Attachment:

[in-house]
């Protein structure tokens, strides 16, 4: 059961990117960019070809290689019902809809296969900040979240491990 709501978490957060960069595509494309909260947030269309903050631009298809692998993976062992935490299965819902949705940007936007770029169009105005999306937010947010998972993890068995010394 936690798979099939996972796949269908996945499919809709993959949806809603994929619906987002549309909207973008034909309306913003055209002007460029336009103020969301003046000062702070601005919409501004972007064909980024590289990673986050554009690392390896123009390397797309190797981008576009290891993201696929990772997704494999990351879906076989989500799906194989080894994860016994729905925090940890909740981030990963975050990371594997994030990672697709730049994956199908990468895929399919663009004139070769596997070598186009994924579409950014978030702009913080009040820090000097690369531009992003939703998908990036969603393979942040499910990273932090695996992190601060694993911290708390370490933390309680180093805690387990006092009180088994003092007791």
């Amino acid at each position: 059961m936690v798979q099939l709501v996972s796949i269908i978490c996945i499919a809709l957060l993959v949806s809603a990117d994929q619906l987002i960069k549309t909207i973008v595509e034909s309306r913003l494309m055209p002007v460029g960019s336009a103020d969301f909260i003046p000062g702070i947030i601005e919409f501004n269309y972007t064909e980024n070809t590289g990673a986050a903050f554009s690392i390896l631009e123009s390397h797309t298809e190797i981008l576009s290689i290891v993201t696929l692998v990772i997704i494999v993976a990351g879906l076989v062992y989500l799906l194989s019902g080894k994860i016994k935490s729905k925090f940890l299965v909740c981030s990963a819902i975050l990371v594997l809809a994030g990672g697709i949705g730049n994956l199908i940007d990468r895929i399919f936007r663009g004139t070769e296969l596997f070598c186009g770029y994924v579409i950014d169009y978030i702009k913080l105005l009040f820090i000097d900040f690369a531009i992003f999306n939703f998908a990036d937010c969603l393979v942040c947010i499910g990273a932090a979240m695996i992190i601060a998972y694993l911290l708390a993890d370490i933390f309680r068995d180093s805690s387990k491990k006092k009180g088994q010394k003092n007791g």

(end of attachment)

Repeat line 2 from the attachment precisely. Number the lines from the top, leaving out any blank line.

């Protein structure tokens, strides 16, 4: 059961990117960019070809290689019902809809296969900040979240491990 709501978490957060960069595509494309909260947030269309903050631009298809692998993976062992935490299965819902949705940007936007770029169009105005999306937010947010998972993890068995010394 936690798979099939996972796949269908996945499919809709993959949806809603994929619906987002549309909207973008034909309306913003055209002007460029336009103020969301003046000062702070601005919409501004972007064909980024590289990673986050554009690392390896123009390397797309190797981008576009290891993201696929990772997704494999990351879906076989989500799906194989080894994860016994729905925090940890909740981030990963975050990371594997994030990672697709730049994956199908990468895929399919663009004139070769596997070598186009994924579409950014978030702009913080009040820090000097690369531009992003939703998908990036969603393979942040499910990273932090695996992190601060694993911290708390370490933390309680180093805690387990006092009180088994003092007791």